Node.js Streams for Efficient Data Processing At Scale

Node.js streams make managing big chunks of data a breeze. Think of a stream like a conveyor belt in a factory, moving items bit by bit.

In Node.js, streams do something similar with data. They let you handle things like reading files or sending data over the internet in smaller, more manageable parts, almost like taking small bites out of a huge sandwich instead of trying to eat it all in one mouthful.

This means your Node.js apps run smoother and faster, especially when they're dealing with a lot of information.

The basics of Node.js streams

There are four main types of streams, and understanding them is key to mastering how data flows in your applications.

  1. Readable Streams: Think of these like a book you're reading. Just as you read words from a page, readable streams let your app read data from a source, like a file or a web request. Whenever you're pulling in data, you're likely using a readable stream.

  2. Writable Streams: Now, imagine you're writing in a journal. Writable streams are like that – they let your app write data to a destination. Whether you're saving data to a file or sending it to another server, you're using a writable stream.

  3. Duplex Streams: These are the multitaskers. Duplex streams are like walkie-talkies; you can both speak into them and listen to them. In Node.js, duplex streams let you both read and write data through the same stream. They’re handy when you need to do both, like when you're chatting in an app.

  4. Transform Streams: Transform streams take in data, change it into something else, and then output the new form. It’s like putting raw ingredients into a blender and getting a smoothie out. They’re great for things like compressing files, converting data formats or really any data processing between reading and writing data.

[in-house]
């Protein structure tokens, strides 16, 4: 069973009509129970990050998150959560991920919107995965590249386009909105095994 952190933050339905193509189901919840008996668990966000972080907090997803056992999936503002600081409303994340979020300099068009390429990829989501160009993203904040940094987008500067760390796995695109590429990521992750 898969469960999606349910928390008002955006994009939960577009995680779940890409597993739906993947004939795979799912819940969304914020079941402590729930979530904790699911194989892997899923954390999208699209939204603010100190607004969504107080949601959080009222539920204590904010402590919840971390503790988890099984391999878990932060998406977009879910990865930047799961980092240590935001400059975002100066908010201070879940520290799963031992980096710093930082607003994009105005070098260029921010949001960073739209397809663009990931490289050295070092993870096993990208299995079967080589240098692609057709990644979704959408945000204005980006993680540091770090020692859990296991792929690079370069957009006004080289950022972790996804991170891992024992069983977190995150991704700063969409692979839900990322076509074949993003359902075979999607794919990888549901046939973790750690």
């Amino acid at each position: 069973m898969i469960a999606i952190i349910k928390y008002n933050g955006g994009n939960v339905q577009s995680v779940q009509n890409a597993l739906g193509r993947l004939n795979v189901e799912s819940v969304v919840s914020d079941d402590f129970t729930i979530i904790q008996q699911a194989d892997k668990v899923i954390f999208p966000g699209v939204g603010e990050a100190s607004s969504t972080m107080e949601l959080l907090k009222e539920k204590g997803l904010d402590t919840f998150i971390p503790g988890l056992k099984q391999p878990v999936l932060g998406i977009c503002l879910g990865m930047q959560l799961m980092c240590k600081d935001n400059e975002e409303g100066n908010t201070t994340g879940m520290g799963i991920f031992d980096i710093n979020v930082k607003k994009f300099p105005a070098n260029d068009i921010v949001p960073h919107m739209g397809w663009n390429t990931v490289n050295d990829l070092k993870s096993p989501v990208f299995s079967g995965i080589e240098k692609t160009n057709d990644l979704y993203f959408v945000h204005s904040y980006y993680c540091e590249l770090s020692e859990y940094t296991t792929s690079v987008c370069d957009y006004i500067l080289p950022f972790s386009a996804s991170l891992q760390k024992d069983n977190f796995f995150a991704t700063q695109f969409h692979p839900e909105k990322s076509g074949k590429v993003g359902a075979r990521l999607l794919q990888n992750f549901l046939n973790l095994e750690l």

In my experience, Duplex Streams are harder to come by. You'll most likely end up using a pipeline such as a Readable Stream, going through 1..N Transform Streams and ending with a Writable Stream most of the time.

How streams work in Node.js

Let's dive into how Node.js streams really work, without getting too technical. Imagine you have a water tank and a cup. You want to fill the cup, but you can't just dump the whole tank's water into it at once. That's where the concept of buffering and flow control in streams comes into play.

  1. Buffering: In Node.js streams, buffering is like having a small container that temporarily holds a bit of water from the tank before it goes into the cup. This container makes sure the cup gets just the right amount of water at the right time, without overflowing or running dry. Similarly, buffering in streams ensures that data is fed into the system at a pace it can handle.

  2. Flow Control: This is all about managing the speed and volume of the water (or data) flow. If the water flows too fast, the cup might overflow. Too slow, and it takes forever to fill up. Node.js streams automatically adjust this flow, ensuring data moves smoothly and efficiently from source to destination, just like controlling the valve of the water tank to fill the cup at an optimal rate.

// Importing the necessary modules from the 'fs' package
import { createReadStream, createWriteStream } from 'fs';

// File paths
const sourceFilePath = './source.txt';
const destinationFilePath = './destination.txt';

// Creating readable and writable streams